Few people can probably understand the fear that seeded players have of drawing Philipp Kohlschreiber in the early rounds of a Grand Slam. If anybody can, though, it’s Anglo/American sportswriters who dread the task of spelling his family name correctly on a consistent basis.
On the one hand, facing Kohlschreiber is perhaps the most daunting task any top 10 player can encounter before the second week of a major due to his brilliant forehand/backhand combination. On the other, his surname is probably the hardest task any Anglocentric tennis journalist is likely to face, at least since the retirement of Alberto Berasategui.
If he consistently won tournaments or reached the second week of majors, then he'd be a latter round opponent the top pros could face after they've finished playing themselves into form. Also, if we were a bit more accustomed to seeing him in the latter rounds, sooner or later we'd have to get used to the polysyllabic conundrum his moniker presents, just as we did with Goran Ivanisevic and Mark Philippoussis.
This year, Kohlschreiber defeated Novak Djokovic in the third round of Roland Garros, and was one of two people to take a set from Roger Federer at Wimbledon. But the main reasons why he strikes fear into the hearts of the game's elites were spelled out in the third round of last year’s Australian Open—as were the reasons why he cannot become an elite himself.
Andy Roddick had played fine tennis in his first two matches, routing his first two opponents after expending minimal effort. Even by then Kohlschreiber had established himself as a threat, having pushed Rafael Nadal at the previous year's AO, so many anticipated a contest. Being only 5'9", though, the German was expected to go down eventually against the overpowering presence of the American.
What fans at Rod Laver Arena were treated to that night exceeded anyone's expectations: Roddick played from behind throughout the match, having lost the first set 6-4 and the third in a tiebreaker. He refused to go down, and fought deep into the fifth set, but after a final brilliant return game in which the German hit the bulls-eye on multiple passing shots, the American was an upset victim in the cruelest of fashions: an 8-6 fifth set.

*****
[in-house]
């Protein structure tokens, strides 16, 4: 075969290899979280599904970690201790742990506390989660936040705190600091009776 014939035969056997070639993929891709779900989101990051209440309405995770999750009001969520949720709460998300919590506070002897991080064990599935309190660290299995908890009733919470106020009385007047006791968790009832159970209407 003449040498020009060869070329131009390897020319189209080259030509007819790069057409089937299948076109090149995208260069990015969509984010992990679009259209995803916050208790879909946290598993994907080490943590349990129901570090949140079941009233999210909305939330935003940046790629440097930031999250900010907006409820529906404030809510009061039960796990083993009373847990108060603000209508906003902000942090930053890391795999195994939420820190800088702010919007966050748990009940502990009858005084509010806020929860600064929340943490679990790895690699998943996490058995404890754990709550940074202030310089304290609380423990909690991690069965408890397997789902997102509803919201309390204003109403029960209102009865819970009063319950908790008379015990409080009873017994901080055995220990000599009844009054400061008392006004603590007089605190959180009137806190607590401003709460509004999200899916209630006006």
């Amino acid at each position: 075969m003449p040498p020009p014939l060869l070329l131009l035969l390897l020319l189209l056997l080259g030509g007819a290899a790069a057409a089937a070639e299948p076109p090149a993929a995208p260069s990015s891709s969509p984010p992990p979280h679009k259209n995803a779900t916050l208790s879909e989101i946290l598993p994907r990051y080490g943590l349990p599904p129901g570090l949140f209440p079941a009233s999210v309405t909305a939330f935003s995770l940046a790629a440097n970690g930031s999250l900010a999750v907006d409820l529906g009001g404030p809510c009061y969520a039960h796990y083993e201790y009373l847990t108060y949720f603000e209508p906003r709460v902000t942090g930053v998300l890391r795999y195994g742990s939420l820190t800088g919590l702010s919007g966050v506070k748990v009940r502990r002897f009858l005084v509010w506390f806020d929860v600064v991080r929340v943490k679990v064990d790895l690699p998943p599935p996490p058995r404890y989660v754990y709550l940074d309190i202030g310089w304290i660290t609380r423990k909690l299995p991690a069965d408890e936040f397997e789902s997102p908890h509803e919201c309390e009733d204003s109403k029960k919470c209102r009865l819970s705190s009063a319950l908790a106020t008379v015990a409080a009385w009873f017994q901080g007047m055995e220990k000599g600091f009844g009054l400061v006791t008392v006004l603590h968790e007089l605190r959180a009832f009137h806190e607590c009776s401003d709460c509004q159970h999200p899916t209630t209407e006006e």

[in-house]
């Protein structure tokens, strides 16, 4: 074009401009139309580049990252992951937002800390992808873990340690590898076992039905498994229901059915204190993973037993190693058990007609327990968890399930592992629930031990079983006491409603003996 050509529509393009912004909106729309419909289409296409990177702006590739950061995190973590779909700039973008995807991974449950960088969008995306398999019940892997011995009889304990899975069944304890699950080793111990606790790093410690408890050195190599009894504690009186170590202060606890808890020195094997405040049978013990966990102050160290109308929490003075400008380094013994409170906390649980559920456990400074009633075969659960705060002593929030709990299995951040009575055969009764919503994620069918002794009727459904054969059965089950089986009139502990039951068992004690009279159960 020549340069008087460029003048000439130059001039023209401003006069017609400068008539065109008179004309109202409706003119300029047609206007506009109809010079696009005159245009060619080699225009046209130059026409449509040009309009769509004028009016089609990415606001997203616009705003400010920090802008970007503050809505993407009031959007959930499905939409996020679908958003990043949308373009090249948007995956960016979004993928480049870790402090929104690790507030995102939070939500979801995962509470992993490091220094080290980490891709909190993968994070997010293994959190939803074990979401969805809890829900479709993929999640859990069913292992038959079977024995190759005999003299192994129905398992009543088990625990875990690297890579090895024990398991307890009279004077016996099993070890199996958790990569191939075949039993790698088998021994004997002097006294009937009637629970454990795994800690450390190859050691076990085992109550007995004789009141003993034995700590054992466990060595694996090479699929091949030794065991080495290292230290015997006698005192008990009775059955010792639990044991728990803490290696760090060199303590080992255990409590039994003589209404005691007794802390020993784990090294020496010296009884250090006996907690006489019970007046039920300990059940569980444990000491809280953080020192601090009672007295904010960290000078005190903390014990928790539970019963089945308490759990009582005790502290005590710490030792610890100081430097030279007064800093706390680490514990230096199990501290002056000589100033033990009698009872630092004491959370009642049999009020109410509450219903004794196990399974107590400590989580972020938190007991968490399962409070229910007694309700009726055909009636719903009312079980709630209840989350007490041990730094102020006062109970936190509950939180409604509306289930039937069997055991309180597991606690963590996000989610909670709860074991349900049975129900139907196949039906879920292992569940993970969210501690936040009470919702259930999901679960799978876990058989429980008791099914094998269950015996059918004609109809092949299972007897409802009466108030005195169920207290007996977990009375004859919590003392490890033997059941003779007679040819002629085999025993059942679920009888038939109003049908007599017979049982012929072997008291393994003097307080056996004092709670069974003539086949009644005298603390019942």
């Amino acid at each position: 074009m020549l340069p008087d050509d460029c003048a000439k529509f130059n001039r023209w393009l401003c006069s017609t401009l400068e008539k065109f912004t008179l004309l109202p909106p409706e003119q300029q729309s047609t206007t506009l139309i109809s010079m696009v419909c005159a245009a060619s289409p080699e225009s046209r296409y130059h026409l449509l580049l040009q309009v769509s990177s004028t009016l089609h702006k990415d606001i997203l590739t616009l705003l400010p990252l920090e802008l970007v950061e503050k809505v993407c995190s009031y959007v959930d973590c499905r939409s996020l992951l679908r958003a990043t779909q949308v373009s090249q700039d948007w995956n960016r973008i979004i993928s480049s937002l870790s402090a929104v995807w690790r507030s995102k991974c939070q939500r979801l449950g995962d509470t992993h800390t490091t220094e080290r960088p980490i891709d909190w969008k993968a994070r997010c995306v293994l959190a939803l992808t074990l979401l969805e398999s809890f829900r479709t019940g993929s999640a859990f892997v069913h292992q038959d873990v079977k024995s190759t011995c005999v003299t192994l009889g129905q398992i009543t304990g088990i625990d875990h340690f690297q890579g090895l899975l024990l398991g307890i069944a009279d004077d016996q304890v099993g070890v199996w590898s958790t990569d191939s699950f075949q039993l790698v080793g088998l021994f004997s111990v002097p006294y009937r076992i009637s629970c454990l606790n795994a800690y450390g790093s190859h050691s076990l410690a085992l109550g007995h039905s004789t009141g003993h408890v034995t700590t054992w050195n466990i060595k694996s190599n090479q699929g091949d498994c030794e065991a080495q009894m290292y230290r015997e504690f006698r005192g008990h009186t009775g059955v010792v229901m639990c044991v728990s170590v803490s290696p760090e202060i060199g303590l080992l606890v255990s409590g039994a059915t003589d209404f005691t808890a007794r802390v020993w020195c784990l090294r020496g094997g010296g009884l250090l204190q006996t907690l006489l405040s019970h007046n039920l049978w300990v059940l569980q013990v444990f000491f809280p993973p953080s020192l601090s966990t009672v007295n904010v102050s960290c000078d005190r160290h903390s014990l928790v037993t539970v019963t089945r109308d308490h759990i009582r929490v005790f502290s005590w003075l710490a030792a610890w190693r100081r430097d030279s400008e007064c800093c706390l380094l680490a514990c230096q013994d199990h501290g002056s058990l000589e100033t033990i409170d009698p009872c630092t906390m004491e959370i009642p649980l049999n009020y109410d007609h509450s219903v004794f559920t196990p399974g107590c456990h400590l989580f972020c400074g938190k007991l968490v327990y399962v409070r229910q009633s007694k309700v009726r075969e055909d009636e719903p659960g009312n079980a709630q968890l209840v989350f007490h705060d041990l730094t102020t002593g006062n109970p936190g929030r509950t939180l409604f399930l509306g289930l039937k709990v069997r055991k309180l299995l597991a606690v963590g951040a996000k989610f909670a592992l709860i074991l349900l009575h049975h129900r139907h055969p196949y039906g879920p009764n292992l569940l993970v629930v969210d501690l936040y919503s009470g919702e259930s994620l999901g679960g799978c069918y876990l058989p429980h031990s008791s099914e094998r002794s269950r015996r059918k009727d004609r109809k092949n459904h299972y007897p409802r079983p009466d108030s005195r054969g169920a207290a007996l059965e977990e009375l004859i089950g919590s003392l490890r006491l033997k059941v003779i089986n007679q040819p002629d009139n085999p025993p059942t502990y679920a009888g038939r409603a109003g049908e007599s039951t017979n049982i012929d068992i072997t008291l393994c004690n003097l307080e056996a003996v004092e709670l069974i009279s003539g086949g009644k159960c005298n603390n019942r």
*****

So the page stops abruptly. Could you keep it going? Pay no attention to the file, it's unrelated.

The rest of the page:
Throughout that match, Kohlschreiber was in The Zone: He hit a total of 104 winners in those five sets, hardly offset by a minute 33 errors. Despite his average height, his ace total was 32; a total that was practically Croatian in its scope.
And yet, this match will be one of the very, very few we will cover in the In the Zone series that went to five sets. One reason for that is Roddick: The American put up some awfully gilded numbers of his own, with 79 winners and a personal best 42 aces. He saved three match points with aces, including one at 147 mph. Against an Andy Roddick of this caliber, nothing less than five sets in The Zone was going to get the job done for Kohlschreiber.
The fact that he was playing so well and still losing might have contributed to Roddick’s on-court behavior, probably the low point of his career from a public relations' standpoint. In his 2007 campaign shotmakers with one-handed backhands had proven themselves the bane of his Grand Slam endeavors, as Roger Federer beat him in straight sets both at the AO and the US Open, while Richard Gasquet had hit an obscene number of winners to beat Roddick at Wimbledon in (you guessed it) an 8-6 fifth set.
The invective Roddick directed at the umpire was ugly, no doubt. But put yourself in his position: You've put forth a quality performance but are about to fall short once again, this time against a guy who probably won't last another round.
And Kohlschreiber didn't, falling in the round of 16 to the opportunistic Finnish veteran Jarkko Nieminen (another name that gives us tennis writers fits), who himself would fall in the quarters.
At his best, Kohlschreiber's shots are beautiful to watch. In a game chock-full of baseliners, however, beautiful groundstrokes are no longer enough to carry you through tournaments consistently. It’s great to be in The Zone, but if you have be into it to beat top players, you’re not likely to get past the fourth round of a slam or win more than a couple of minor titles.
But Kohlschreiber will always have that one match, where he collected a prize scalp, won a major match and played as well as humanly possible.
For now, let's remember that, and not his shortcomings or his arduous last name.
From here, the In the Zone series becomes a project open to the writers of Bleacher Report's tennis domain. Please contact me through a private message if you are interested in participating. If so, you will receive a schedule and a few rules to follow early in the week.
To view the previous installment, on Agustin Calleri, click here.